When non-wrestling fans question your love for the sport, or sports entertainment, you know what question is coming.
You like wrestling? But isn’t it fake?
No. It’s not fake.
Just like any other television show or sitcom, wrestling shows and events are almost always scripted.
What makes professional wrestling unique is that it combines storyline with action. Some people like wrestling for the storyline, some like it for the action, and then there are those who love it because it has both. So what kind of fan are you?
Was there always a storyline in professional wrestling? Well, many wrestlers would argue that they always tell a story in the ring. However, traditional storylines became a larger aspect of the show as time went on. Characters give promos talking about how great they are and how terrible their opponent is.
When wrestling fans discuss the Attitude Era vs. the PG Era, which is obviously a hot topic, they are focusing on the storyline. The Montreal Screwjob, the Monday Night Wars and D-Generation X involved action and wrestling, but it was the storyline that makes them stand out.
Vince McMahon calling for the bell was part of a plan for the story of the WWE Championship. D-Generation X would perform controversial acts such as mocking other superstars or destroying Vince McMahon’s property. It was all for the story.
This storyline will most definitely lead to a match of some sort involving John Cena and Dolph Ziggler. Therefore, storylines are clearly used as way to set up and promote action. Storylines are necessary to make the buildup to the action intriguing and enticing to the fans and audience members.
But is there a storyline without action?
When people think of wrestling, most often they think of the act of wrestling. After all, "wrestle" is a verb. It is an action word. So it makes sense for people to question the action of professional wrestling.
Those moves are fake, right? Wrong. You can’t pretend to fall on a table. You can’t pretend to fall on thumbtacks. You can’t pretend to fall off a 16-foot cage and land on a table. Okay, enough talking about Mick Foley.
The point here is that just like with storyline, the action is scripted as well. More so now, WWE, in particular, plan out every move and action that will occur during a match. However, it is up to the wrestlers to make it look good.
Do wrestling fans often talk about how great a storyline was? Sure. But more often than not, wrestling fans are talking about some of the best matches they have ever seen.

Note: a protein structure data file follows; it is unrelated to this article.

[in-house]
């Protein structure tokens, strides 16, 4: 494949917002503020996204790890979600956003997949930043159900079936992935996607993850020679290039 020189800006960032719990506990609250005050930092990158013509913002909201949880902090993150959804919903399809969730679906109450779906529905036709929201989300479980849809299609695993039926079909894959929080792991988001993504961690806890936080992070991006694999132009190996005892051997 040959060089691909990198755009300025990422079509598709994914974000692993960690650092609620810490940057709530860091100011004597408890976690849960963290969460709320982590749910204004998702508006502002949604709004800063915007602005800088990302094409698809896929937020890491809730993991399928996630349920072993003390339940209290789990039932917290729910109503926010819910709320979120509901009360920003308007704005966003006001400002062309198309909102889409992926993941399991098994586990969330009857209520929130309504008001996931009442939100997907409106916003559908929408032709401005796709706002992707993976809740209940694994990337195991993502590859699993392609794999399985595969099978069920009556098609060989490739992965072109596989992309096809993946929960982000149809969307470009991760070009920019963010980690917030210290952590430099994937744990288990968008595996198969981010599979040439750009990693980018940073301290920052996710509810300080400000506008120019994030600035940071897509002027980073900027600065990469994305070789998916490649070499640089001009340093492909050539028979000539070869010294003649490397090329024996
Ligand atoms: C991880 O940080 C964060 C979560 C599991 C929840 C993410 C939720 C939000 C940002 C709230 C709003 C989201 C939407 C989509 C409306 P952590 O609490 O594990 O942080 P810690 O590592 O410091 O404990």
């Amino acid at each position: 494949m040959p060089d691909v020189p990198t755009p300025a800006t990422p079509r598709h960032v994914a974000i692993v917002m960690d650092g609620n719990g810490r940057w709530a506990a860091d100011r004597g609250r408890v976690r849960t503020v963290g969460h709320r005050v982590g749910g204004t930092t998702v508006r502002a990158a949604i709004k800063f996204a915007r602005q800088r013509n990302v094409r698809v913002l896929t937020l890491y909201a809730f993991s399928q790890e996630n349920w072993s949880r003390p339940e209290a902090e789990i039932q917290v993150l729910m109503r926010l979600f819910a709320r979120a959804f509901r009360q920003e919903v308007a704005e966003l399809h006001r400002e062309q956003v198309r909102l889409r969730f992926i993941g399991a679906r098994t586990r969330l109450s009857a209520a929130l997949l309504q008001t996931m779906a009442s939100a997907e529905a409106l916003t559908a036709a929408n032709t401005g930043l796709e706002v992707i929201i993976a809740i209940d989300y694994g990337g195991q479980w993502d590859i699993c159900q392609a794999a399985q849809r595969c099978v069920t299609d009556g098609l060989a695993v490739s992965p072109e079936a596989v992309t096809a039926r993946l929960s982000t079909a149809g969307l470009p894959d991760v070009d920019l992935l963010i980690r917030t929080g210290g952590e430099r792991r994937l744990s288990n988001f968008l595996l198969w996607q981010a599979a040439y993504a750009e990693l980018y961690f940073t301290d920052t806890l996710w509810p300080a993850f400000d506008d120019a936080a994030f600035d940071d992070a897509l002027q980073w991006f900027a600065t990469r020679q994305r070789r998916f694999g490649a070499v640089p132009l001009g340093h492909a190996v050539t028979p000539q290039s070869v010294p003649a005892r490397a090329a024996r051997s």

What makes these matches the best? Action! Action, action, action. The high-flying moves, the submission holds, the grappling moves, etc…all make the action part of professional wrestling interesting and entertaining.
Conclusion: Decision Time
Now that we have discussed both storyline and action individually, it is time to assess. Although the best argument would be storyline and action are equally important to professional wrestling, more likely than not, one of them reeled you into watching it more than the other.
Personally, I will admit that it was the storyline that reeled me in. It wasn’t the move set or action that made me want to watch more. It was the characters. It was the promos.
You can be a great wrestler but a terrible character. For example, John Morrison is an incredible athlete and wrestler. However, his poor mic skills prevented him from ever becoming a great character.
The same can be said about great-speaking characters who are not great wrestlers (cough, John Cena, cough). Just kidding. Maybe. If you are not a good athlete or wrestler, there are other roles in professional wrestling that would be a better fit. This is probably why I would always prefer to be a commentator or announcer over a wrestler.
So here we are. Time for you to make a decision. Are you a storyline fan? Are you an action fan? Is it just too difficult for you to pick just one? Let me know what you think and what kind of fan you are in the comment section below.
It’s been me. It’s been me. It’s been the G-U-DOUBLE T!
Seth Guttenplan is a teacher by day, writer by night. In addition to being a Bleacher Report writer, Seth is the owner for GuTTWrenchPowerBlog.com, Monday Night Raw reviewer for CamelClutchBlog.com and a host for ProWrestlingPowerhouse.com Radio. To read more from Seth, follow him on Twitter (@sethgutt) and visit http://guttwrenchpowerblog.com